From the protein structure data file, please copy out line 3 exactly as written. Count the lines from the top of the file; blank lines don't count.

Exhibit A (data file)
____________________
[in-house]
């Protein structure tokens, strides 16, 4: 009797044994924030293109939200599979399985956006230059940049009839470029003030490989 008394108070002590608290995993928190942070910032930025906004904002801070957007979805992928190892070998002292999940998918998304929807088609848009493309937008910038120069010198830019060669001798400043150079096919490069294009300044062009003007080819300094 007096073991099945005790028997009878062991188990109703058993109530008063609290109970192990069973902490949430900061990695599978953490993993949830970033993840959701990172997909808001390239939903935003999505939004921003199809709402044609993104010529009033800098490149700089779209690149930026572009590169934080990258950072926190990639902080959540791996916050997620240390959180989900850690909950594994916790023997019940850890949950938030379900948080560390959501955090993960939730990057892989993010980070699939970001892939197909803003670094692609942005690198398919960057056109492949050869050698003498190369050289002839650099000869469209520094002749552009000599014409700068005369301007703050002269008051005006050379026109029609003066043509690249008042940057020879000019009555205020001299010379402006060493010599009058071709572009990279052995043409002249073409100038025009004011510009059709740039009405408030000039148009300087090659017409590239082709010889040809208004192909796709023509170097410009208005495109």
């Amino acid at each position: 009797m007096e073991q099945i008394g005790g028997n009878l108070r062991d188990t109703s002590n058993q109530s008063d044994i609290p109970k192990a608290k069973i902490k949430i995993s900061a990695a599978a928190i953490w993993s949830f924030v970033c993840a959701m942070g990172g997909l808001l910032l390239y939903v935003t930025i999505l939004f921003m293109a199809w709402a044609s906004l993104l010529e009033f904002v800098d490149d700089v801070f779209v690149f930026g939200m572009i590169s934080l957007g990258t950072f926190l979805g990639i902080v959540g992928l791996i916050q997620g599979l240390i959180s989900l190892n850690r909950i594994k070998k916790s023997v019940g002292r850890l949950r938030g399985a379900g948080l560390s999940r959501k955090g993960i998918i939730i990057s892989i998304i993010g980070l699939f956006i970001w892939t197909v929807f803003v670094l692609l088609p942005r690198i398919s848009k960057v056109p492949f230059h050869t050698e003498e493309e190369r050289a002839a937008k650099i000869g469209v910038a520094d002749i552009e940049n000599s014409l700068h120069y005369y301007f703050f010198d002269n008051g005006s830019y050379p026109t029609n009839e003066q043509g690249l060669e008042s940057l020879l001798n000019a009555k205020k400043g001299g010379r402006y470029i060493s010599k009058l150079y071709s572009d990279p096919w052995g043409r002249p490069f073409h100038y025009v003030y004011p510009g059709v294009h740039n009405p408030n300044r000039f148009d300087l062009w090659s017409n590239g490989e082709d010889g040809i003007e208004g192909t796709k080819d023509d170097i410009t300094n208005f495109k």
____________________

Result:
């Amino acid at each position: 009797m007096e073991q099945i008394g005790g028997n009878l108070r062991d188990t109703s002590n058993q109530s008063d044994i609290p109970k192990a608290k069973i902490k949430i995993s900061a990695a599978a928190i953490w993993s949830f924030v970033c993840a959701m942070g990172g997909l808001l910032l390239y939903v935003t930025i999505l939004f921003m293109a199809w709402a044609s906004l993104l010529e009033f904002v800098d490149d700089v801070f779209v690149f930026g939200m572009i590169s934080l957007g990258t950072f926190l979805g990639i902080v959540g992928l791996i916050q997620g599979l240390i959180s989900l190892n850690r909950i594994k070998k916790s023997v019940g002292r850890l949950r938030g399985a379900g948080l560390s999940r959501k955090g993960i998918i939730i990057s892989i998304i993010g980070l699939f956006i970001w892939t197909v929807f803003v670094l692609l088609p942005r690198i398919s848009k960057v056109p492949f230059h050869t050698e003498e493309e190369r050289a002839a937008k650099i000869g469209v910038a520094d002749i552009e940049n000599s014409l700068h120069y005369y301007f703050f010198d002269n008051g005006s830019y050379p026109t029609n009839e003066q043509g690249l060669e008042s940057l020879l001798n000019a009555k205020k400043g001299g010379r402006y470029i060493s010599k009058l150079y071709s572009d990279p096919w052995g043409r002249p490069f073409h100038y025009v003030y004011p510009g059709v294009h740039n009405p408030n300044r000039f148009d300087l062009w090659s017409n590239g490989e082709d010889g040809i003007e208004g192909t796709k080819d023509d170097i410009t300094n208005f495109k």